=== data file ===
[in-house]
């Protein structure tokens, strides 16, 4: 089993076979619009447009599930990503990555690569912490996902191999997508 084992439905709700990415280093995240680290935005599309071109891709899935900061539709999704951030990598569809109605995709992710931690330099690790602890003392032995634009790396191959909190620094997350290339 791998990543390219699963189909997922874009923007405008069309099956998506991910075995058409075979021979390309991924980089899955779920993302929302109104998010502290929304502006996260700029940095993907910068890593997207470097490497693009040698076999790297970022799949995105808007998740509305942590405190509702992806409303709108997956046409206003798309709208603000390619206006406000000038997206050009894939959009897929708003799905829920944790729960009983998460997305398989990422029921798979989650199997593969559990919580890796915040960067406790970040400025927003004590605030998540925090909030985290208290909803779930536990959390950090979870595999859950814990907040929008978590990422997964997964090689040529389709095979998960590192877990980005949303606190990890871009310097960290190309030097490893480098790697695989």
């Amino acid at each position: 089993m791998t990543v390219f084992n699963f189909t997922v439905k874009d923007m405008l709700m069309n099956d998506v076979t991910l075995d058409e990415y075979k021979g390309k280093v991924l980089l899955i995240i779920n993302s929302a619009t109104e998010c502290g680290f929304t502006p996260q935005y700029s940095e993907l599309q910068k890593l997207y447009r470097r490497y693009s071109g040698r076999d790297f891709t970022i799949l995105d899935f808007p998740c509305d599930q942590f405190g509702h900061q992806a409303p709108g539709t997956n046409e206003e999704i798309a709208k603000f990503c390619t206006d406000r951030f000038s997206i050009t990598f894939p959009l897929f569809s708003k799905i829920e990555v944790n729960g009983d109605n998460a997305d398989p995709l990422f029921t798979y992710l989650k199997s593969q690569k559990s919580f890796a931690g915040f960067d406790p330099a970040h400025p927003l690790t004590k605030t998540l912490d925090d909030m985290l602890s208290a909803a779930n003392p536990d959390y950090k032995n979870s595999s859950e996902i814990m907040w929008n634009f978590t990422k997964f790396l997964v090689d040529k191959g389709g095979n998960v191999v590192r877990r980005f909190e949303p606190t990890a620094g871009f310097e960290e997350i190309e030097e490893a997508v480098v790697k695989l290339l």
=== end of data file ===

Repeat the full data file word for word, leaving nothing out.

[in-house]
């Protein structure tokens, strides 16, 4: 089993076979619009447009599930990503990555690569912490996902191999997508 084992439905709700990415280093995240680290935005599309071109891709899935900061539709999704951030990598569809109605995709992710931690330099690790602890003392032995634009790396191959909190620094997350290339 791998990543390219699963189909997922874009923007405008069309099956998506991910075995058409075979021979390309991924980089899955779920993302929302109104998010502290929304502006996260700029940095993907910068890593997207470097490497693009040698076999790297970022799949995105808007998740509305942590405190509702992806409303709108997956046409206003798309709208603000390619206006406000000038997206050009894939959009897929708003799905829920944790729960009983998460997305398989990422029921798979989650199997593969559990919580890796915040960067406790970040400025927003004590605030998540925090909030985290208290909803779930536990959390950090979870595999859950814990907040929008978590990422997964997964090689040529389709095979998960590192877990980005949303606190990890871009310097960290190309030097490893480098790697695989």
């Amino acid at each position: 089993m791998t990543v390219f084992n699963f189909t997922v439905k874009d923007m405008l709700m069309n099956d998506v076979t991910l075995d058409e990415y075979k021979g390309k280093v991924l980089l899955i995240i779920n993302s929302a619009t109104e998010c502290g680290f929304t502006p996260q935005y700029s940095e993907l599309q910068k890593l997207y447009r470097r490497y693009s071109g040698r076999d790297f891709t970022i799949l995105d899935f808007p998740c509305d599930q942590f405190g509702h900061q992806a409303p709108g539709t997956n046409e206003e999704i798309a709208k603000f990503c390619t206006d406000r951030f000038s997206i050009t990598f894939p959009l897929f569809s708003k799905i829920e990555v944790n729960g009983d109605n998460a997305d398989p995709l990422f029921t798979y992710l989650k199997s593969q690569k559990s919580f890796a931690g915040f960067d406790p330099a970040h400025p927003l690790t004590k605030t998540l912490d925090d909030m985290l602890s208290a909803a779930n003392p536990d959390y950090k032995n979870s595999s859950e996902i814990m907040w929008n634009f978590t990422k997964f790396l997964v090689d040529k191959g389709g095979n998960v191999v590192r877990r980005f909190e949303p606190t990890a620094g871009f310097e960290e997350i190309e030097e490893a997508v480098v790697k695989l290339l």